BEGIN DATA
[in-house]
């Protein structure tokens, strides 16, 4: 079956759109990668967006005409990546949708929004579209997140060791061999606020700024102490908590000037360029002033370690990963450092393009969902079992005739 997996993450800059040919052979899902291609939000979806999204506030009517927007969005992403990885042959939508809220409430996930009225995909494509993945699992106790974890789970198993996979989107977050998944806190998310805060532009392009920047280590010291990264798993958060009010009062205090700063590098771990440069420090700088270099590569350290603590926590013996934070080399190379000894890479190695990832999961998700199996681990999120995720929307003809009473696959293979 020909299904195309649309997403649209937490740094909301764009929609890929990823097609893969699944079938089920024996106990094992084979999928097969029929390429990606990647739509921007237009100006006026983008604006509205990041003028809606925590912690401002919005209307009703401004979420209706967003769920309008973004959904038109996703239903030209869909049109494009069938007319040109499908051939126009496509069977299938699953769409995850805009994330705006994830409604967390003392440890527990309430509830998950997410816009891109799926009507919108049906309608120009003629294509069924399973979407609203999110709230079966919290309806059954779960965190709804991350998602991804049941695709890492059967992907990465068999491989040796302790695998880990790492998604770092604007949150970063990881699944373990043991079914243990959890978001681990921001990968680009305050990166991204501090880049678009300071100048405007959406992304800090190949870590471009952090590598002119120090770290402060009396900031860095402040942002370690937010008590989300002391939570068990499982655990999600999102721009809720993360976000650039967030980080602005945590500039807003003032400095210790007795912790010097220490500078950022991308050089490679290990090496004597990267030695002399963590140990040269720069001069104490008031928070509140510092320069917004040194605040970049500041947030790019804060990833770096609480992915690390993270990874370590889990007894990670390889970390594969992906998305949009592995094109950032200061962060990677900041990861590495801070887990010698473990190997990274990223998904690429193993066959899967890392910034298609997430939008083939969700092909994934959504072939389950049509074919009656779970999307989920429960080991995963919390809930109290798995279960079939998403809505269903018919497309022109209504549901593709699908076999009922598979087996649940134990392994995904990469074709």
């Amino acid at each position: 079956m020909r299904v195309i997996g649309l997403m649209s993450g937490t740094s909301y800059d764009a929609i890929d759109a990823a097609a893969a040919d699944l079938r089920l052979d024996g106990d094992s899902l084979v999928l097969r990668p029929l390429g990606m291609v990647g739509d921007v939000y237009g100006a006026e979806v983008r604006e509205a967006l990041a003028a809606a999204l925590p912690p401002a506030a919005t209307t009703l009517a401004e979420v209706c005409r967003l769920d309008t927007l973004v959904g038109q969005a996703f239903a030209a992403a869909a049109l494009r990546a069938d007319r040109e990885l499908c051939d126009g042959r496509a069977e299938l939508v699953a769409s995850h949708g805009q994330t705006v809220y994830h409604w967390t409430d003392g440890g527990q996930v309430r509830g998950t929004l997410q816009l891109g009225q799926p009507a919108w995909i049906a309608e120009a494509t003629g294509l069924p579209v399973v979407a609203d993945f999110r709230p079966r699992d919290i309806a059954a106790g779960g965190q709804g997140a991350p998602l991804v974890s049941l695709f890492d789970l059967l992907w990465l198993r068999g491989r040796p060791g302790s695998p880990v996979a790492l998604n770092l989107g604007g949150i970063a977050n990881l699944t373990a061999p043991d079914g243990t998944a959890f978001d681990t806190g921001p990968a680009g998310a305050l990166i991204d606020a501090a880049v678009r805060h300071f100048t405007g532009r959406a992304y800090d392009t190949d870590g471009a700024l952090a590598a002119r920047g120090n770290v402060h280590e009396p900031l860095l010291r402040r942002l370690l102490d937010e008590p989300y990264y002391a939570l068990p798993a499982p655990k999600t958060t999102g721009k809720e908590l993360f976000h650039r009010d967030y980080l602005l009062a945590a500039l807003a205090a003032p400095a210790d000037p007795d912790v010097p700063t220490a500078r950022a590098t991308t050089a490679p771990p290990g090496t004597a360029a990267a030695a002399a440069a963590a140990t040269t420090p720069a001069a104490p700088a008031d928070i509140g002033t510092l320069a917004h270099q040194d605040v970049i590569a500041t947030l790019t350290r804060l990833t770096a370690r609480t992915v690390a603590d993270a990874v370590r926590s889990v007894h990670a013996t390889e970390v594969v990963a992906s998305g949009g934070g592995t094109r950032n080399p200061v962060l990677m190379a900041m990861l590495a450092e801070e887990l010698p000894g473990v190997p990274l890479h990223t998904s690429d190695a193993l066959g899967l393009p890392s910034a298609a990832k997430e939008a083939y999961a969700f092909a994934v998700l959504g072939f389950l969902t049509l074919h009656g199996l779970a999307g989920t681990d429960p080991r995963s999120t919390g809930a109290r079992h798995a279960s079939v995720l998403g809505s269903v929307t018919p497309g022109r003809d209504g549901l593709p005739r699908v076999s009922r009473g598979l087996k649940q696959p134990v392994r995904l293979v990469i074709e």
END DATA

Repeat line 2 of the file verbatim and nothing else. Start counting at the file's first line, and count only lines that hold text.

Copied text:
């Protein structure tokens, strides 16, 4: 079956759109990668967006005409990546949708929004579209997140060791061999606020700024102490908590000037360029002033370690990963450092393009969902079992005739 997996993450800059040919052979899902291609939000979806999204506030009517927007969005992403990885042959939508809220409430996930009225995909494509993945699992106790974890789970198993996979989107977050998944806190998310805060532009392009920047280590010291990264798993958060009010009062205090700063590098771990440069420090700088270099590569350290603590926590013996934070080399190379000894890479190695990832999961998700199996681990999120995720929307003809009473696959293979 020909299904195309649309997403649209937490740094909301764009929609890929990823097609893969699944079938089920024996106990094992084979999928097969029929390429990606990647739509921007237009100006006026983008604006509205990041003028809606925590912690401002919005209307009703401004979420209706967003769920309008973004959904038109996703239903030209869909049109494009069938007319040109499908051939126009496509069977299938699953769409995850805009994330705006994830409604967390003392440890527990309430509830998950997410816009891109799926009507919108049906309608120009003629294509069924399973979407609203999110709230079966919290309806059954779960965190709804991350998602991804049941695709890492059967992907990465068999491989040796302790695998880990790492998604770092604007949150970063990881699944373990043991079914243990959890978001681990921001990968680009305050990166991204501090880049678009300071100048405007959406992304800090190949870590471009952090590598002119120090770290402060009396900031860095402040942002370690937010008590989300002391939570068990499982655990999600999102721009809720993360976000650039967030980080602005945590500039807003003032400095210790007795912790010097220490500078950022991308050089490679290990090496004597990267030695002399963590140990040269720069001069104490008031928070509140510092320069917004040194605040970049500041947030790019804060990833770096609480992915690390993270990874370590889990007894990670390889970390594969992906998305949009592995094109950032200061962060990677900041990861590495801070887990010698473990190997990274990223998904690429193993066959899967890392910034298609997430939008083939969700092909994934959504072939389950049509074919009656779970999307989920429960080991995963919390809930109290798995279960079939998403809505269903018919497309022109209504549901593709699908076999009922598979087996649940134990392994995904990469074709």